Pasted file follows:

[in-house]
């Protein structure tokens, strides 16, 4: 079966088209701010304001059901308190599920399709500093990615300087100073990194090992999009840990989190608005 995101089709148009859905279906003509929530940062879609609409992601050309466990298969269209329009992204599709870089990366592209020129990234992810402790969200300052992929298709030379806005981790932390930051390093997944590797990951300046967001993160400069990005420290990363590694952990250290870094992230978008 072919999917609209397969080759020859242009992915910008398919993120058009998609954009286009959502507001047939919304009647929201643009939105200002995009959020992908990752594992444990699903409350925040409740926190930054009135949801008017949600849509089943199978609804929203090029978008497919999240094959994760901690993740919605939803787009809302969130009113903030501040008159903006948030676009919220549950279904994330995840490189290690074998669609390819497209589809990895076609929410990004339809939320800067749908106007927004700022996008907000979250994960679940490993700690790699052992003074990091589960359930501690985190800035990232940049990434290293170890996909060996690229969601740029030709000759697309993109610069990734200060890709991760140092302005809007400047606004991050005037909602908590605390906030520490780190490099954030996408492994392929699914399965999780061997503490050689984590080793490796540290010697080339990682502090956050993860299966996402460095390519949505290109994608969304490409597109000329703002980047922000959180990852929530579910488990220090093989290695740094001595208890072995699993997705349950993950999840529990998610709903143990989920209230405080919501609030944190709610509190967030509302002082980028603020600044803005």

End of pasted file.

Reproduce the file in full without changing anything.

[in-house]
């Protein structure tokens, strides 16, 4: 079966088209701010304001059901308190599920399709500093990615300087100073990194090992999009840990989190608005 995101089709148009859905279906003509929530940062879609609409992601050309466990298969269209329009992204599709870089990366592209020129990234992810402790969200300052992929298709030379806005981790932390930051390093997944590797990951300046967001993160400069990005420290990363590694952990250290870094992230978008 072919999917609209397969080759020859242009992915910008398919993120058009998609954009286009959502507001047939919304009647929201643009939105200002995009959020992908990752594992444990699903409350925040409740926190930054009135949801008017949600849509089943199978609804929203090029978008497919999240094959994760901690993740919605939803787009809302969130009113903030501040008159903006948030676009919220549950279904994330995840490189290690074998669609390819497209589809990895076609929410990004339809939320800067749908106007927004700022996008907000979250994960679940490993700690790699052992003074990091589960359930501690985190800035990232940049990434290293170890996909060996690229969601740029030709000759697309993109610069990734200060890709991760140092302005809007400047606004991050005037909602908590605390906030520490780190490099954030996408492994392929699914399965999780061997503490050689984590080793490796540290010697080339990682502090956050993860299966996402460095390519949505290109994608969304490409597109000329703002980047922000959180990852929530579910488990220090093989290695740094001595208890072995699993997705349950993950999840529990998610709903143990989920209230405080919501609030944190709610509190967030509302002082980028603020600044803005």